In my opinion, this is due to a “generational” shift that is in the process of occurring. Mechanical engineers and product designers can be very conservative. At Micrografx, our customers were all early adopters, eager to adopt new technology (like Microsoft Windows and Graphic User Interfaces). In this industry, customers are later adopters, they have come to depend on their 2D products to get the job done and they are not willing to take any perceived risk with a major product change.
These products are truly mission-critical to them. Combine that with the conservative nature of the users, the extensive experience and skills that they have mastered and you have a real barrier to change that will likely only be overcome as new people come into the market. In addition, 2D users have learned to “think” in 2D. They can look at a 2D drawing and visualize what it looks like in 3D. This is a unique talent, almost like mastery of a foreign language. Which means that asking a 2D user to switch to 3D is sort of like asking you to learn French after a lifetime of speaking English. But, when you realize all your competition speaks French, you become more compelled to learn it. It isn’t a question of if, but of when.
If the recession and outsourcing are reducing the market size for CAD systems what should be done to sustain the innovation and evolution of CAD technologies?
The CAD industry needs to move into the modern age and embrace volume-oriented business modelsPaul Grayson
The prevailing sales and marketing philosophy in the CAD industry has been to sell fewer and fewer seats for more and more money. Basically it is a zero-sum game where the big guys are all trying to knock each other out with aggressive direct sales forces and predatory sales practices. It is all about getting large accounts to switch while making them pay exorbitant prices to cover an inefficient business model.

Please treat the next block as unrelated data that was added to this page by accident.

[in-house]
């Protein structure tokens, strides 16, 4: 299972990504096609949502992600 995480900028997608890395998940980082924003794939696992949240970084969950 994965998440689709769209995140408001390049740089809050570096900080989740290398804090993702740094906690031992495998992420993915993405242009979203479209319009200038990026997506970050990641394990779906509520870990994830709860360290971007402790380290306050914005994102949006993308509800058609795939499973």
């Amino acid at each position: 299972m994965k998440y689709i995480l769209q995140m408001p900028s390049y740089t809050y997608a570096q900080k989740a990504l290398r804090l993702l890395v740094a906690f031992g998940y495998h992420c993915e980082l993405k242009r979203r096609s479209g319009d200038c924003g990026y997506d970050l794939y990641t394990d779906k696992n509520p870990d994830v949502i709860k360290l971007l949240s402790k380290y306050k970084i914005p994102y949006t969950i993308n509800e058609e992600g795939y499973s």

Unfortunately, this has also had the impact of restricting the availability of very important design productivity tools to only those in the financial position to afford it. Many smaller companies and individuals are left out. The recession is changing all of that. Companies and business managers have become frugal and tight cost management is a necessity of survival. This situation is expected to last for years, even if the economy has started to turn upward.
The CAD industry needs to move into the modern age and embrace volume-oriented business models that reach an increasing set of customers as software and hardware prices ride the technology curve. First and foremost they need to realize this isn’t about exclusivity, it’s about ubiquity. Imagine how many more people stand to benefit, how many great products and great companies could be created, if the tools and technology for 3D design and manufacturing were affordable and broadly available.
I would like to thank Paul for taking the time to answer my questions. If you have any questions for Paul or for Novedge, please leave a comment below and we will be glad to answer.